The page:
IRAn00b

I won't pretend to know the details of the economics here, but these cheap builds are typically flipped within a year or two. It's generic, it's cookie-cutter, it's quick. So one business model I suppose is to try to build and flip a couple of these a year. I think it's an entirely different business model to design, engineer and build a one-of-a-kind, 40-story landmark building where the 2-bedrooms go for $4,200 a month.


uncle_troy_fall_97

Isn’t another benefit of a U-shape that you have more exposures, and thus more places for windows to let in more light? I’ve lived in a tenement-style, five-story walkup building from 1901 in New York, and that apartment (a 1br) only had two real windows—and they were both in the bedroom. The living room had a window, but it looked out into an air shaft that was maybe 6-8 feet wide at its widest point; needless to say, it was a gloomy room, because it got literally zero sunlight at any time. By contrast, my partner’s building where she lived before we moved into that place together was in a newer building (by Manhattan standards; I think it was built in the ‘30s) much farther uptown in Washington Heights, which was built in a U-shape. Every room in that (3br) apartment had at least one window that got lots of light. New York first adopted a zoning code in 1916, in between those two buildings’ construction; I suspect that, rather than some sort of altruism, was why the relatively newer building had a more humane design (the code regulated shapes of buildings, not just uses). I don’t know anything about zoning here, but I suspect something similar exists—but you sound like you know what you’re talking about, so you tell me. Because surely otherwise they’d rather build it without the U-shaped void in order to maximize total square footage, no?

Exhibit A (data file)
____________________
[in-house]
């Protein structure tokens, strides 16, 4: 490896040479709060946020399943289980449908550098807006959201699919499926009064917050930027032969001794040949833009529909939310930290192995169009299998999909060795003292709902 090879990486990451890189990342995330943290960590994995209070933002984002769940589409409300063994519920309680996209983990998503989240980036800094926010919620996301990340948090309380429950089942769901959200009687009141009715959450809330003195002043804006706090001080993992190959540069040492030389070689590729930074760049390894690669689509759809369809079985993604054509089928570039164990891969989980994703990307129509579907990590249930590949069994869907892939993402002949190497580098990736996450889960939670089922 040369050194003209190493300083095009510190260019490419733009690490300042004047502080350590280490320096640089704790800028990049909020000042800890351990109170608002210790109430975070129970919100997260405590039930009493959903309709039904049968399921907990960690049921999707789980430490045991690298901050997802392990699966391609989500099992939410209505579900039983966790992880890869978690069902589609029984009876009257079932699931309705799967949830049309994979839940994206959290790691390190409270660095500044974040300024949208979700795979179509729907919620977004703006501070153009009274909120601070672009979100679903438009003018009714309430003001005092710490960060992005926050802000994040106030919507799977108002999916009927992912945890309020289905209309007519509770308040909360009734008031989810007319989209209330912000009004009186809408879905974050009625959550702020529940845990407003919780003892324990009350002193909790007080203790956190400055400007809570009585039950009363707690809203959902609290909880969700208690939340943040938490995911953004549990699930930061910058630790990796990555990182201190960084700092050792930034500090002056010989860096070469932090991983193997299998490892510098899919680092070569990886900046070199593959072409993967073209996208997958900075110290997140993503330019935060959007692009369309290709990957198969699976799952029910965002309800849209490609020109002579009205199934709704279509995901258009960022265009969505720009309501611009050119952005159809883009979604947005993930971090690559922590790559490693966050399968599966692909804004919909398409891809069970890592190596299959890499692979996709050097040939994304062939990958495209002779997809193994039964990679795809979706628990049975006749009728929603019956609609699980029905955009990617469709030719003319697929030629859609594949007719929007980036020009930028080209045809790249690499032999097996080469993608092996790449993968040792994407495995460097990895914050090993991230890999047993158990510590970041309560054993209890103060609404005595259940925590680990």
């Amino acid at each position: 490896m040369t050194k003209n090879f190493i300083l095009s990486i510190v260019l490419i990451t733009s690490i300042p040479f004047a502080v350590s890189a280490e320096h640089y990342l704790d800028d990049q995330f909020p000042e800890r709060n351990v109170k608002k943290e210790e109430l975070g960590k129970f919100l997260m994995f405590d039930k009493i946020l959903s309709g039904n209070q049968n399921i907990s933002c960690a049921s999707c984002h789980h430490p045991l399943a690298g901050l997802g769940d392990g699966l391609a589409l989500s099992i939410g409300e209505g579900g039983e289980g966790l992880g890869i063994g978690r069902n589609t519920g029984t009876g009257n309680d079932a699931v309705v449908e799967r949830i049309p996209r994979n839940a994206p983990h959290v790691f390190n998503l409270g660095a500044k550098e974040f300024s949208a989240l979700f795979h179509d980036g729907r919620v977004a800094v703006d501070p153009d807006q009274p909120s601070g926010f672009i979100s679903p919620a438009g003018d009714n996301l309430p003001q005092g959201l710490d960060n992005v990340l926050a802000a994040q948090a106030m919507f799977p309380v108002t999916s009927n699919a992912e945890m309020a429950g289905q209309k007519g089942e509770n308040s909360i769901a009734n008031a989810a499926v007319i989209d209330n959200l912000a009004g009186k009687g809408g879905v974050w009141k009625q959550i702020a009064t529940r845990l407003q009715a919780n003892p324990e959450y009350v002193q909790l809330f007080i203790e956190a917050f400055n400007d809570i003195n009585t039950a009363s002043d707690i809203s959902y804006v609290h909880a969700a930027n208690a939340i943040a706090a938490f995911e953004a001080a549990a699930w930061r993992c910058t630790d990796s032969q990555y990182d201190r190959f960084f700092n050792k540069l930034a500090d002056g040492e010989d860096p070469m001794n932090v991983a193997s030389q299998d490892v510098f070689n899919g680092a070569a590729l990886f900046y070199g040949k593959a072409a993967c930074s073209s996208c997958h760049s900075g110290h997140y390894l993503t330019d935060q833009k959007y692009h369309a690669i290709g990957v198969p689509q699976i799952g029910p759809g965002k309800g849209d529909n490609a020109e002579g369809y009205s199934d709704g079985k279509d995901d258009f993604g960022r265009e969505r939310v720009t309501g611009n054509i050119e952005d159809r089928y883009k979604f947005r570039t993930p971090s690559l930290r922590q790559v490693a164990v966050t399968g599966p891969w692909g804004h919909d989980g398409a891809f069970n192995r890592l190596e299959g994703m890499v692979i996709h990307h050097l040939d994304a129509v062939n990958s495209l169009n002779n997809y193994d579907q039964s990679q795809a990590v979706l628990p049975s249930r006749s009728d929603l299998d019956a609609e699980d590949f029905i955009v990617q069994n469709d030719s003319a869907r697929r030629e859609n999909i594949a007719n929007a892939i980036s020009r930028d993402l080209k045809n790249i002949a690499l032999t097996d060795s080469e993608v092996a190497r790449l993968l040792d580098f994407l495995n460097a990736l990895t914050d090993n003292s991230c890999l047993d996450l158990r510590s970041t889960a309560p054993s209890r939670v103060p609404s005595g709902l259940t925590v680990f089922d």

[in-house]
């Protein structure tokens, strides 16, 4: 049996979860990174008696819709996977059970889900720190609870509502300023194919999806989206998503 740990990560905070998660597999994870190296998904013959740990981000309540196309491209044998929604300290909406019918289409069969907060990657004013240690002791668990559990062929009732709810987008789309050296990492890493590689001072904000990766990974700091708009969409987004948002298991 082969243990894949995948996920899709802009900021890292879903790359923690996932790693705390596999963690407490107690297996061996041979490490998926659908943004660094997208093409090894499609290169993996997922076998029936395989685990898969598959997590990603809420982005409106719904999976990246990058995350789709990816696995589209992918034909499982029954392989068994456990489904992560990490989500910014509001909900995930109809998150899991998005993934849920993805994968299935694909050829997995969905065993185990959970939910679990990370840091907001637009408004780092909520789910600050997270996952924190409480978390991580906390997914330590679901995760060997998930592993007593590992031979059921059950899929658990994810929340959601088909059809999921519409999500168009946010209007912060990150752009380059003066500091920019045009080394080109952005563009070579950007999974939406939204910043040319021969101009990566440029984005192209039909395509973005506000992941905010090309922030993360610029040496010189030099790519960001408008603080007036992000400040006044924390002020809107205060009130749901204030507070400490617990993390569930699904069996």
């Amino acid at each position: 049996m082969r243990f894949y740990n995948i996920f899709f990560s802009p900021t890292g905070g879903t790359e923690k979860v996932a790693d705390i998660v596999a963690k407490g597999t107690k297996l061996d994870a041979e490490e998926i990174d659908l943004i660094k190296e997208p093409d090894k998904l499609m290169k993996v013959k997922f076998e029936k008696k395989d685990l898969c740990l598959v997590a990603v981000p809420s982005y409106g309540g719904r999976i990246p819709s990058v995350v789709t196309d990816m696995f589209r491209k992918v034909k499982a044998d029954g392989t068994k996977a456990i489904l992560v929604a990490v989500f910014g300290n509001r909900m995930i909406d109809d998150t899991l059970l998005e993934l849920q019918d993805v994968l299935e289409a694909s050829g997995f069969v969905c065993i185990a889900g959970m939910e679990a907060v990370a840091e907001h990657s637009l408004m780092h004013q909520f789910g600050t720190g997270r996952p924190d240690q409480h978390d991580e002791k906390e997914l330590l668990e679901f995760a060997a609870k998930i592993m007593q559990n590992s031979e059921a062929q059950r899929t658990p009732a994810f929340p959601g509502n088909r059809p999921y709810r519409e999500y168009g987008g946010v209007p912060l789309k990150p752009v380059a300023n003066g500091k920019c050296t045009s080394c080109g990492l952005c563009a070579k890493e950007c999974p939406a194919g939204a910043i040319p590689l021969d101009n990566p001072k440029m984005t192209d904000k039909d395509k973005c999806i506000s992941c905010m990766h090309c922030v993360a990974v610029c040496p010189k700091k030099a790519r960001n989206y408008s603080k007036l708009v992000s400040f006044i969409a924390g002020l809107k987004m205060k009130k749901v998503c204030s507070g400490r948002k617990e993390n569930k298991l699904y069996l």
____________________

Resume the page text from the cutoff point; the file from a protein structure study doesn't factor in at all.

uncle_troy_fall_97

I don’t know how to feel about this story: I’m biased in that I don’t like mid-century modern (or most any modernist styles, honestly) much at all, so I would have a hard time seeing it as a tragedy if this building were torn down. Also, I tend to think preservationists, if given the opportunity, will tend to go too far and cause lots of unintended problems. Still, this building looks like an absolute phone-it-in snoozefest that will almost certainly be cheaply built and overpriced upon completion—which seems to be what modern developers do almost exclusively. I mean, surely someone here has a theory as to why the developer is being so conservative here? Of all the neighborhoods in town, the CWE would be the one that would support a nicer building than this, and a street like Lindell seems to call for it too.


brickcity314

The developer is a known POS. His model tends to be fleecing the city for tax incentives, building really cheap "luxury" eyesores, short-change his contractors, fill it with tenants, ignore management, and flip it as soon as possible for a decent profit.


Careless-Degree

> , building really cheap "luxury" eyesores, Is there such a thing as actual “luxury” high rise apartments? To me that just means silver appliances.


schmuloppey

Grant the demolition permit, provided it's in writing the new development will be completed as planned :-)


RageAgainstTheSurge

It's hard to be a Optimist these days, what with all those pesky Pessimists running around building new crap we didn't ask for.